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Monday, June 24, 2013

Anthony Watts is a Scaredy Cat - and Wrong Too

Sou | 4:35 AM Go to the first of 8 comments. Add a comment

One thing I've noticed from Anthony Watts on his blog WUWT is the number of times he talks about being scared.  Monckton has done the same thing in the letter sent around ahead of his recent dismal tour of Australia.

More and more the literature shows that the conservative brain is ultra-sensitive to 'scared'.  Maybe that's why his brain doesn't work most of the time.

For example, today Anthony started off saying that the notion of Hiroshima bombs as used by John Cook and James Hansen is false.  He was writing about a talk given by John recently, in which he was quoted in The Australian saying "our planet has been building up heat at the rate of about four Hiroshima bombs every second".

He used the word "scare" or a variation eight times in his fairly short article.  Then Anthony wrote some sums and decided it was "only six tenths of a watt per square metre."  so "nothing to worry about".  We'll come back to that later.

John Cook didn't plagiarise James Hansen's idea

Anthony accuses John Cook of plagiarising James Hansen.  Hansen used the Hiroshima bomb analogy in a Ted talk in May 2012 that Anthony read about.  The thing is, if Anthony ever visited any science sites like, he'd know that John Cook has been measuring energy in terms of Hiroshima bombs (or Hiros) for a long time.  Back in March 2011, John republished this article by Mike Sandiford on  Professor Sandiford may have coined the term "Hiro".   This is well before the May 2012 Ted talk given by James Hansen that Anthony accuses John Cook of plagiarising.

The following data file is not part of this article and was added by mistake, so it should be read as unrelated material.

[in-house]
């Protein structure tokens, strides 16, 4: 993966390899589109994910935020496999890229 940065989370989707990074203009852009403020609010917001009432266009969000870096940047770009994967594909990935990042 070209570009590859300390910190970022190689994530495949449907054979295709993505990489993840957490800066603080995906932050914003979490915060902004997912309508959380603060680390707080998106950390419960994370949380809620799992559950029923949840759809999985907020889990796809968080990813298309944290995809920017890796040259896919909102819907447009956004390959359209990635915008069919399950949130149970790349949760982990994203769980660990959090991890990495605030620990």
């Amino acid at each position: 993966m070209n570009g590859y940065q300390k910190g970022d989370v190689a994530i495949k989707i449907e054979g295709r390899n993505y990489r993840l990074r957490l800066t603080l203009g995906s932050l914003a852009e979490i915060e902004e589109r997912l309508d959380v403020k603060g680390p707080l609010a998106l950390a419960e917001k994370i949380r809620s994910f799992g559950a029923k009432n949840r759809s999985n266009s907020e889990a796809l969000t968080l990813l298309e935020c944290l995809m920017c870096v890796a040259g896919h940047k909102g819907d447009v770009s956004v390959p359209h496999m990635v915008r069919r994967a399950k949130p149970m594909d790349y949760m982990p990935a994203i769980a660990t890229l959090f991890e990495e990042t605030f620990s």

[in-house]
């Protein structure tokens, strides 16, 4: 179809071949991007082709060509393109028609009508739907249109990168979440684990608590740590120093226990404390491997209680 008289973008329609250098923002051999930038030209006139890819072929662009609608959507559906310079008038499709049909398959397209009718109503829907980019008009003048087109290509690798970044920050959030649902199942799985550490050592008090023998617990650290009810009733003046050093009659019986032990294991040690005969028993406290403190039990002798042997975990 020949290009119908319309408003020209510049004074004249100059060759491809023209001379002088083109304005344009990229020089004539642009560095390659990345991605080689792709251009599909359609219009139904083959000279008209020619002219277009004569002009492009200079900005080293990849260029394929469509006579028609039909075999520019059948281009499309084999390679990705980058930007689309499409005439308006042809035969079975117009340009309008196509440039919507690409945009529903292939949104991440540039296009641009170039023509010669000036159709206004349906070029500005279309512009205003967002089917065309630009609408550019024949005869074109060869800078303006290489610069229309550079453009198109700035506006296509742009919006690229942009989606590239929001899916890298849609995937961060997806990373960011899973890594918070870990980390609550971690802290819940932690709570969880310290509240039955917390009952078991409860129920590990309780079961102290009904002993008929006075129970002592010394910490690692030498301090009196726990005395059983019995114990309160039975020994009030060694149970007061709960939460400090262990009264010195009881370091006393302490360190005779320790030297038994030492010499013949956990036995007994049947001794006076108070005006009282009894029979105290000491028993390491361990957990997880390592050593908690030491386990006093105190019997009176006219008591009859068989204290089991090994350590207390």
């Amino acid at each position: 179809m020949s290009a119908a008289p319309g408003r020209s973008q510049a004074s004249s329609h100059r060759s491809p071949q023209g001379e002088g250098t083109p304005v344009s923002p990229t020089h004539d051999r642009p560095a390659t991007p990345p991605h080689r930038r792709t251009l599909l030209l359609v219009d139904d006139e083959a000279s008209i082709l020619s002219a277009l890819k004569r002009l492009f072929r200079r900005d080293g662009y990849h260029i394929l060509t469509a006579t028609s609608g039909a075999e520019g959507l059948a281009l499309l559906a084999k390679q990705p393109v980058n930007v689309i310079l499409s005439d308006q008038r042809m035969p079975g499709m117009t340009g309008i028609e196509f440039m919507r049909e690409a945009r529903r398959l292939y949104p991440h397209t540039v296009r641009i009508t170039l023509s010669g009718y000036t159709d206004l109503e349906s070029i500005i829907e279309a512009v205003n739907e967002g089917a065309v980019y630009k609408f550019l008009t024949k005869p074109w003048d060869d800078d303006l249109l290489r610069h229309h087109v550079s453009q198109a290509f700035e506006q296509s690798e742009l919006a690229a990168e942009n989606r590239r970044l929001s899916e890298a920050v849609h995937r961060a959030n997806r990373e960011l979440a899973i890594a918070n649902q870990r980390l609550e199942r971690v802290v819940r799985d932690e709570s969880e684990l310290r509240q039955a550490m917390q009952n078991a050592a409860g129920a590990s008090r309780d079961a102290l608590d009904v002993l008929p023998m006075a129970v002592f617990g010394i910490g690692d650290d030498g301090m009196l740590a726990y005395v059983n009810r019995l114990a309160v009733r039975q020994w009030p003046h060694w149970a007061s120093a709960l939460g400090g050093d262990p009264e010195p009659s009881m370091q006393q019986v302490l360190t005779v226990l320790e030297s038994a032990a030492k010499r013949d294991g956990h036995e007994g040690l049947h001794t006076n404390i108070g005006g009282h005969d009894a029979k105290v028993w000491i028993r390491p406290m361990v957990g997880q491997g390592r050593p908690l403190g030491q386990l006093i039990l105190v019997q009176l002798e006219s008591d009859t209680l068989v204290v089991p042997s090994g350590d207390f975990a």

I'm not about to go looking to see whether Mike Sandiford was the first to use the comparison.  I wouldn't be surprised if it was first used before then but perhaps the credit should go to Mike Sandiford.  Whatever, I bet Professor Sandiford wouldn't be as petty about the matter as is Anthony Watts.

Here is how Mike Sandiford presented it at The Conversation article with the headline: Our effect on the earth is real: how we're geo-engineering the planet.  (Mike Sandiford iDirector of the Melbourne Energy Institute and Professor of Geology at the University of Melbourne.) Some extracts:

So how do we compare?

Our best estimates place human industrial emissions of sulfur dioxide and CO₂ at five and 100 times natural volcanic emissions, respectively...

...Anyone who has seen film of a volcano erupt or those horrific scenes of devastation from the recent Japanese earthquake and tsunami can intuitively appreciate the immense energy involved in the natural processes that shape our planet as it vents heat stored deep within its interior.